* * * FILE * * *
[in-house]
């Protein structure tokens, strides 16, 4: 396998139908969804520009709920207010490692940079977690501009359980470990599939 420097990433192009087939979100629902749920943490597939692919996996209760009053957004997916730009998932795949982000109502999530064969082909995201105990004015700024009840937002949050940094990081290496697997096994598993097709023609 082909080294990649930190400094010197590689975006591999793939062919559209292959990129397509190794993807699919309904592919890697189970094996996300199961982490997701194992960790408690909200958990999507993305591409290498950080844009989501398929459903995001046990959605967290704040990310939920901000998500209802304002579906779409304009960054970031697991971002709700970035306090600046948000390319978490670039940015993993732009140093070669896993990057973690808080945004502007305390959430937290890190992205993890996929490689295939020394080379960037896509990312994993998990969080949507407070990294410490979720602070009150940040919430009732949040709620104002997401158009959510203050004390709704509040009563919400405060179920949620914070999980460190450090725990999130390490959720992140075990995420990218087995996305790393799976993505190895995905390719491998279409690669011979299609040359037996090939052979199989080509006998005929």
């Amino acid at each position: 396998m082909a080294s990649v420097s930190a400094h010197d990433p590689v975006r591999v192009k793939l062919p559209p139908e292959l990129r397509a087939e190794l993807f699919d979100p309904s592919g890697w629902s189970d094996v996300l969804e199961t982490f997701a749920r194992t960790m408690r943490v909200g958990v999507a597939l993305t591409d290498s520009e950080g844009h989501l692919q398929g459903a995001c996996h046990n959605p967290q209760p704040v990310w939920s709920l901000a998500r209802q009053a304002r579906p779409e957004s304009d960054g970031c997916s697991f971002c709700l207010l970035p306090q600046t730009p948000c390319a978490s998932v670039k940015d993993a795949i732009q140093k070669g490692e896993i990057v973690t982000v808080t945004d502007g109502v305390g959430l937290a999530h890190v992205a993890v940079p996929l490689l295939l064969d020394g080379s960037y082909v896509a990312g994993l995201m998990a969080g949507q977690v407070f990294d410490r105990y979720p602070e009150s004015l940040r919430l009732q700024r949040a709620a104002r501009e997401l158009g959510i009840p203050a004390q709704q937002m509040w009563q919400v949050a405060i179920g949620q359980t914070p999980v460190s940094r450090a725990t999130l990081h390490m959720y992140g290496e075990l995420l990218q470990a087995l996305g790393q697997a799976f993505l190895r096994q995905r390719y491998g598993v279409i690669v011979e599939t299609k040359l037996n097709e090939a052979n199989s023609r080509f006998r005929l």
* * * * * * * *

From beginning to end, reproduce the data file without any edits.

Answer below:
[in-house]
């Protein structure tokens, strides 16, 4: 396998139908969804520009709920207010490692940079977690501009359980470990599939 420097990433192009087939979100629902749920943490597939692919996996209760009053957004997916730009998932795949982000109502999530064969082909995201105990004015700024009840937002949050940094990081290496697997096994598993097709023609 082909080294990649930190400094010197590689975006591999793939062919559209292959990129397509190794993807699919309904592919890697189970094996996300199961982490997701194992960790408690909200958990999507993305591409290498950080844009989501398929459903995001046990959605967290704040990310939920901000998500209802304002579906779409304009960054970031697991971002709700970035306090600046948000390319978490670039940015993993732009140093070669896993990057973690808080945004502007305390959430937290890190992205993890996929490689295939020394080379960037896509990312994993998990969080949507407070990294410490979720602070009150940040919430009732949040709620104002997401158009959510203050004390709704509040009563919400405060179920949620914070999980460190450090725990999130390490959720992140075990995420990218087995996305790393799976993505190895995905390719491998279409690669011979299609040359037996090939052979199989080509006998005929």
């Amino acid at each position: 396998m082909a080294s990649v420097s930190a400094h010197d990433p590689v975006r591999v192009k793939l062919p559209p139908e292959l990129r397509a087939e190794l993807f699919d979100p309904s592919g890697w629902s189970d094996v996300l969804e199961t982490f997701a749920r194992t960790m408690r943490v909200g958990v999507a597939l993305t591409d290498s520009e950080g844009h989501l692919q398929g459903a995001c996996h046990n959605p967290q209760p704040v990310w939920s709920l901000a998500r209802q009053a304002r579906p779409e957004s304009d960054g970031c997916s697991f971002c709700l207010l970035p306090q600046t730009p948000c390319a978490s998932v670039k940015d993993a795949i732009q140093k070669g490692e896993i990057v973690t982000v808080t945004d502007g109502v305390g959430l937290a999530h890190v992205a993890v940079p996929l490689l295939l064969d020394g080379s960037y082909v896509a990312g994993l995201m998990a969080g949507q977690v407070f990294d410490r105990y979720p602070e009150s004015l940040r919430l009732q700024r949040a709620a104002r501009e997401l158009g959510i009840p203050a004390q709704q937002m509040w009563q919400v949050a405060i179920g949620q359980t914070p999980v460190s940094r450090a725990t999130l990081h390490m959720y992140g290496e075990l995420l990218q470990a087995l996305g790393q697997a799976f993505l190895r096994q995905r390719y491998g598993v279409i690669v011979e599939t299609k040359l037996n097709e090939a052979n199989s023609r080509f006998r005929l």